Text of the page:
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Minimally Invasive Fertility Surgery

Robotic and minimally invasive fertility surgery options at our San Antonio and Austin fertility centers

Minimally invasive fertility surgery, laparoscopy

Fertility Surgery Options with our South Austin Fertility Surgeon, Natalie Burger, MD
South Austin Fertility Surgeon, Natalie Burger, M.D.

A laparoscopy, or minimally invasive fertility surgery is an outpatient procedure which is commonly performed by gynecologists and infertility specialists.

During this outpatient procedure, 2-3 small incisions are made in the belly button and in the lower abdomen. The belly is then inflated with carbon dioxide in order to allow the abdominal and pelvic organs to separate from each other, creating a space in which the surgeon can work. An operative telescope (laparoscope) is then inserted through the belly button incision to allow the surgeon to view the pelvic cavity, including the uterus, fallopian tubes, ovaries, and surrounding tissues.

If there is evidence of endometriosis, laser therapy can be used to treat the disease. Cysts can also be removed from the ovaries during laparoscopy. If there is evidence of scar tissue, this can be treated or removed as well. The patency (‘open-ness’) of the fallopian tubes can also be established during laparoscopy by injecting dye into the uterus and watching for spillage from the ends of the Fallopian tubes.

Most laparoscopic procedures take between 1-2 hours to complete. Following surgery, a patient needs a few hours of recovery before being discharged home with pain medications. It is recommended to take a few days off after surgery for a full recovery before returning to your normal activities. More extensive procedures may require a longer recovery.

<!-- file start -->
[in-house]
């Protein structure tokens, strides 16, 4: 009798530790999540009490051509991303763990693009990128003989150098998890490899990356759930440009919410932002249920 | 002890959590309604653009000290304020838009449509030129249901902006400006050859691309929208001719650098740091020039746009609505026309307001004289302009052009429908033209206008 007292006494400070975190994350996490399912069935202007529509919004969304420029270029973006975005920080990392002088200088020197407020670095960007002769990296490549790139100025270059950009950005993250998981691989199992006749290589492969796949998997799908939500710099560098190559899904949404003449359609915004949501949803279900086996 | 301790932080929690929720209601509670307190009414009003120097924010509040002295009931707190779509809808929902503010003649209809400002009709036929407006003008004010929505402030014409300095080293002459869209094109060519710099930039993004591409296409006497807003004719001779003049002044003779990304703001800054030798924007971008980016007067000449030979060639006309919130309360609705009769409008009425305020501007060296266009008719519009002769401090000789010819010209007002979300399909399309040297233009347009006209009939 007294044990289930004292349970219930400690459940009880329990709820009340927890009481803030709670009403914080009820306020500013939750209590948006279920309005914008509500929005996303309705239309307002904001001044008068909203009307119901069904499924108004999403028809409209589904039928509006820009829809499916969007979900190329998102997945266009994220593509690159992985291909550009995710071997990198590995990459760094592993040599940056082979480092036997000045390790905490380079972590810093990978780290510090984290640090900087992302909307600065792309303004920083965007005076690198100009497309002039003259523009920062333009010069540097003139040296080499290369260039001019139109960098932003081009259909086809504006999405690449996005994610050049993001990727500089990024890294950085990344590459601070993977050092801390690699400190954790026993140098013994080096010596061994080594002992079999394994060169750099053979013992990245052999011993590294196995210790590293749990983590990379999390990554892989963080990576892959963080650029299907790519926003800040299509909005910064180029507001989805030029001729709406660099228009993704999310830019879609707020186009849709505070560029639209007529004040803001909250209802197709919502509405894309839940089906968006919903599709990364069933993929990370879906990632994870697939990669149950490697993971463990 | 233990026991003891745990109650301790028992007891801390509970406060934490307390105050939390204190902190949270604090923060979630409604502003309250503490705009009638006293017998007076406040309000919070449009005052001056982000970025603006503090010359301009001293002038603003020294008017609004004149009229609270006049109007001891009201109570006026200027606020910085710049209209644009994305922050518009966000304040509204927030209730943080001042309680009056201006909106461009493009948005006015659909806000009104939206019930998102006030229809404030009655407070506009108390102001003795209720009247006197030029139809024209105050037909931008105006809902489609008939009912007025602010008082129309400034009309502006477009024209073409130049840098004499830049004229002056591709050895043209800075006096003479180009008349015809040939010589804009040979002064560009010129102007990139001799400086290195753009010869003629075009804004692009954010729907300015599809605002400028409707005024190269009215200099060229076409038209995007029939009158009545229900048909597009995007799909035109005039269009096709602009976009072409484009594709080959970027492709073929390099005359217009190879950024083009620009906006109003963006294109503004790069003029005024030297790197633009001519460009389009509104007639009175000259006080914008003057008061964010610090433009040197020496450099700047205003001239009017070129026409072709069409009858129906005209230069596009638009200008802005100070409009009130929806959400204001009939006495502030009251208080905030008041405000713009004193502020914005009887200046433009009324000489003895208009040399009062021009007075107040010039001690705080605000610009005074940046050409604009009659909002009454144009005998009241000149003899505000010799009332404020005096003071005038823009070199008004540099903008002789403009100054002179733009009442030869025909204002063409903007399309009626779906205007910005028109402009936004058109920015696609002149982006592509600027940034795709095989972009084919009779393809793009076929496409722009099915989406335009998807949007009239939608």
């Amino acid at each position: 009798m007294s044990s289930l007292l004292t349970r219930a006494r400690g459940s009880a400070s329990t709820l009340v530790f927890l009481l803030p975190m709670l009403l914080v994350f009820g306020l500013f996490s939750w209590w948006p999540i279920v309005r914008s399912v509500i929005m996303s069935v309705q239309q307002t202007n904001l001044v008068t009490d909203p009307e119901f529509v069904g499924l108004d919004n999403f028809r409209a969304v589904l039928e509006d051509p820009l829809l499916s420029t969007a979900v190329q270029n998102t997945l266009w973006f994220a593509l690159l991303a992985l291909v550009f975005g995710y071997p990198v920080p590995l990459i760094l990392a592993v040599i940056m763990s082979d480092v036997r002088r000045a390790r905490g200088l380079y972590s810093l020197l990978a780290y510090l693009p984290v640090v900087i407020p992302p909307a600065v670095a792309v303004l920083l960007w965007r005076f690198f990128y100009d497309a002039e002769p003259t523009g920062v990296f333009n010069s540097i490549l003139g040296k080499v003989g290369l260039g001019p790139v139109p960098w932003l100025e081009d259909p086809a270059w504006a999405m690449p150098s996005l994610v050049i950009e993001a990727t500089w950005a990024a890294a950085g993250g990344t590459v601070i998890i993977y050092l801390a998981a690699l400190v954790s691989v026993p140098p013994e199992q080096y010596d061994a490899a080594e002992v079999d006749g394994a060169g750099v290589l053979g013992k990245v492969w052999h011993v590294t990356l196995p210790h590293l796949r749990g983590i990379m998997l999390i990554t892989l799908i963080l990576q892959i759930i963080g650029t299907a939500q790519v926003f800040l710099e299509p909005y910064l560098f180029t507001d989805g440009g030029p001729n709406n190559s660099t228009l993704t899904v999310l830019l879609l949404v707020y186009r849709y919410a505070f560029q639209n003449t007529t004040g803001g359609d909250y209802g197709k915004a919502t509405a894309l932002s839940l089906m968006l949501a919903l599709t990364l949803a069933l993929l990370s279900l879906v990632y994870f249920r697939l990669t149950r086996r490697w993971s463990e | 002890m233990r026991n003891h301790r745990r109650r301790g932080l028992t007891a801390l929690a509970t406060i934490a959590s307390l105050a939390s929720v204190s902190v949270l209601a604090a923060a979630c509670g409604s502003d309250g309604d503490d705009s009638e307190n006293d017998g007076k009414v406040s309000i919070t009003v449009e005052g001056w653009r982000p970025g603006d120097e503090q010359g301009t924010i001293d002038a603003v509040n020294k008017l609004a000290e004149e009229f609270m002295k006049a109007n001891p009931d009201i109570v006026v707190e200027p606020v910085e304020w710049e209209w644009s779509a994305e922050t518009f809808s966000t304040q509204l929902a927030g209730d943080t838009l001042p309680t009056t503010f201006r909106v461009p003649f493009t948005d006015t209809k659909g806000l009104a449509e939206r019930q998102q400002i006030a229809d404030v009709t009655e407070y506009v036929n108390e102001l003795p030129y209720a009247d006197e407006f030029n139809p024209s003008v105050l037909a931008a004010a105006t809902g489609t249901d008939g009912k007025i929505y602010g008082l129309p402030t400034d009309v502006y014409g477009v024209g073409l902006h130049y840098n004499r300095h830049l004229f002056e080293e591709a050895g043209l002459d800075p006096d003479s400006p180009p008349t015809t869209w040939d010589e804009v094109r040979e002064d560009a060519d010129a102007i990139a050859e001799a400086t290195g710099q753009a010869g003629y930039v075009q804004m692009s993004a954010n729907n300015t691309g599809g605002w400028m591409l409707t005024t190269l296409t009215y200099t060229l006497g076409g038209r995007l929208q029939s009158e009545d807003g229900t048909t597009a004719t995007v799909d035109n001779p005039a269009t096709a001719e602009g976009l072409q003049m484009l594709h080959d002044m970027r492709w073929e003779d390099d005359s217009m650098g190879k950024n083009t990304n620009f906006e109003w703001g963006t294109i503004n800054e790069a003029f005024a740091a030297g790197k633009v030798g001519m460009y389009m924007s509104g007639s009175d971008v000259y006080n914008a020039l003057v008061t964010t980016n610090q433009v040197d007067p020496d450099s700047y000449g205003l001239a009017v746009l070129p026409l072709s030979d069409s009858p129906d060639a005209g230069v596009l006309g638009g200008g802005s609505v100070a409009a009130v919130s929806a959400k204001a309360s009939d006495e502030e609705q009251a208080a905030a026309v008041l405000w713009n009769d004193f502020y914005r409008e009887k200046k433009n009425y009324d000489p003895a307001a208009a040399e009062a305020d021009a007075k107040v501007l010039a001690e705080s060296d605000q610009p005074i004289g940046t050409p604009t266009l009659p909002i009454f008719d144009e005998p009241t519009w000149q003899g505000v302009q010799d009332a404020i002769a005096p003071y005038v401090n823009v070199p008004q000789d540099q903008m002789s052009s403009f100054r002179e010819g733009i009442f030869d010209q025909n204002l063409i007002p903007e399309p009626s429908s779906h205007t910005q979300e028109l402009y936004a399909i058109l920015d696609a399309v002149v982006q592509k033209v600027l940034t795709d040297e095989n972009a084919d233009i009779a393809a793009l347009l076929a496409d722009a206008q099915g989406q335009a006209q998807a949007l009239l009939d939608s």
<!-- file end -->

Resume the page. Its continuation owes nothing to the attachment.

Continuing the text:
Hysteroscopic surgery for infertility

A hysteroscopy is similar to a laparoscopy in that a thin camera is used. However, during this minimally invasive fertility surgery, the camera is placed through the vaginal opening into the uterus without making any incisions. A small amount of fluid is placed in the uterus to allow the surgeon to adequately visualize the uterine cavity. At this time, if fibroids, polyps, or scar tissue is present, they may be removed. A uterine septum (an abnormal band of tissue that extends from the top of the cavity into the lower part of the uterus) can also be removed during a hysteroscopy.

Following surgery, a patient will spend a few hours in the recovery area before discharge. Typically, a patient will make a full recovery within 24-48 hours.

Please contact our office to schedule an appointment to discuss your fertility surgery options in both our San Antonio and Austin fertility centers.


Natalie Burger, M.D. our South Austin fertility surgeon discusses “what is a laparoscopy and when is it done?”